CAST: Matt Dillon, Lili Taylor, Marisa Tomei, Fisher Stevens,
Didier Flammand, Adrienne Shelly, Karen Young, Tom Lyons

DIRECTOR: Bent Hamer

SCREENWRITERS: Bent Hamer, Jim Stark

He’s a boozer. A throwing-up, fucked-up drunk shuffling from one no-brainer job to another, a macho barfly sweet-talking wasted ladies in dusky gin mills, getting laid, smoking like a volcano, waking to waves of nausea, glancing over at the spent body of his latest bedmate, weaving his way to the bathroom, upchucking into the toilet, pulling the chain, flopping onto a chair, belching out something between a whimper and a groan, listening to the not-so-ladylike sound of regurgitation now coming from the john, lighting up, inhaling, exhaling, coughing and, finally, savoring his first drink of the morning.

The boozer is Henry Chinaski (Matt Dillon), a delusional--or perhaps visionary--aspiring writer living on the fringes of Los Angeles in the late fifties. And if you think you see an inspirational, twelve-step program in his future, forget about it. The guy doesn’t think he has a problem. He does not view his dipsomania as a flesh-eating, mind-zapping sickness. If anything, he looks upon his drunkenness as a gift, an elixir that enhances his ability to formulate and hone his thesis on what life is really all about.

Henry’s message--by turns lucid and muddled--boils down to this: screw the picture-book American dream of white picket fence, campfire sing-alongs, and the patter of little feet; bring on the broads and the booze; when low on cash, lie and cheat your way to a brief gig; spit in the boss’s eye as soon as you can afford the gesture; revel in all the pleasure and pain that fate provides; and die a stranger to togetherness and social harmony.

Does Henry expect to communicate his message to kindred souls? He has a dim hope, dim because the bulky envelopes he periodically sends to magazine editors seem to vanish without a trace. Still, during his brief binges of sobriety, he continues to put pencil to paper, call upon all the dark rage, humor and memory that’s in him, and shape his hot, raw words and images into an ongoing saga, an eccentric, ribald, chaotic, passionate epic poem.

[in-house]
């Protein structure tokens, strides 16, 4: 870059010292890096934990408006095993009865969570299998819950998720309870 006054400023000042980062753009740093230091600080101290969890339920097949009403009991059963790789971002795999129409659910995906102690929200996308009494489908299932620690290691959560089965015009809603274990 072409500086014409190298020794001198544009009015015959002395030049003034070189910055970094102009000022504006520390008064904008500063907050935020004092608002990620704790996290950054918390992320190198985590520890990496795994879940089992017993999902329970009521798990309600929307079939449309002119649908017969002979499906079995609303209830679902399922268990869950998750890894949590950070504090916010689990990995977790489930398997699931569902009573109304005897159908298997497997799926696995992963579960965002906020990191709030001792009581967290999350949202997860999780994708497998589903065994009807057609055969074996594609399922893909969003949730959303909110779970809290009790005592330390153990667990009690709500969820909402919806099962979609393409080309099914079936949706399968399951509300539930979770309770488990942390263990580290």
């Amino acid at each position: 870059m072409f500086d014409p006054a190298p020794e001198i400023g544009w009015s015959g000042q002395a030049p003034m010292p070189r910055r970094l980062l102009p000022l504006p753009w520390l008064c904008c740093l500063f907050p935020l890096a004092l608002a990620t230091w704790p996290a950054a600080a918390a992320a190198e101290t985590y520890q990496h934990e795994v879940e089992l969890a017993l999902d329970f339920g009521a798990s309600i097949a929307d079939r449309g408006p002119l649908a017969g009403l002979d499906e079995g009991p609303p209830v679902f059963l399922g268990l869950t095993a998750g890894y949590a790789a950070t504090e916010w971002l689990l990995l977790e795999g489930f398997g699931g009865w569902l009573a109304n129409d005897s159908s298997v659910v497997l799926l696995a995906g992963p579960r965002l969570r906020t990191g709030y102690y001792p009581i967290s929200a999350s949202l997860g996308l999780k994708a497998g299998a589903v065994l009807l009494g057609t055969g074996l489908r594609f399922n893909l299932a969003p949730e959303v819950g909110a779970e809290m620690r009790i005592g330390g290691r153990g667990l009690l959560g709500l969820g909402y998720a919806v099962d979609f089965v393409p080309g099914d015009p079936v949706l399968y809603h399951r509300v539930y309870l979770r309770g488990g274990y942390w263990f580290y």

If Henry Chinaski is beginning to sound like the late Charles Bukowski, the astonishingly prolific cult novelist and poet who lived and wrote in California for most of his oddball, alcohol-fueled life, that’s because Henry is the author’s alter ego in his 1975 novel, “Factotum.” And if you suspect that Bukowski/Chinaski’s raunchy downer of a story is not the stuff from which a strong, exhilarating movie could possibly be made, you’re dead wrong.

Miraculously, Bent Hamer, the quirkily resourceful Norwegian director of “Eggs” and “Kitchen Stories,” proves an inspired choice to tell this picaresque, quintessentially American tale. He lingers just the right amount of time on each scene, artfully balancing the visual and emotional lights and shadows, and he even handles Henry’s occasional voiceovers with deadpan grace.

Best of all, Hamer shows every actor in the impressive cast to splendid advantage. Mercurial Lili Taylor plays Jan, the lady who shares Henry’s bed, barfs in his toilet, and eventually tilts him to a state approaching total lunacy, and she never misses a beat; Fisher Stevens is masterfully laid back as a buddy of Henry’s with an out-of-control criminal streak; and Marisa Tomei gives a pitch-perfect performance as a perpetually tipsy quasi hooker who takes Henry for a cruise to remember on her fruitcake mentor’s yacht.

What you really want to know, though, is how Matt Dillon does as the self-destructive, male-chauvinist-pig ladies’ man who is at the center of every single scene in “Factotum.” Invariably under-rated, he’s never gotten the kind of praise routinely heaped on showboaters like Johnny Depp and Sean Penn, even though he’s been terrific in films as diverse as “Tex,” “The Flamingo Kid,” “Drugstore Cowboy,” “To Die For,” “There’s Something About Mary” and “Crash.” Well, you can forget about those movies for the moment. As Henry Chinaski, Dillon is laugh-out-loud funny, tense, loose, frightening, heartbreaking and mesmerizing. He's an amazing, courageous actor, richly deserving of an Oscar nomination. As of now, he’s got my vote.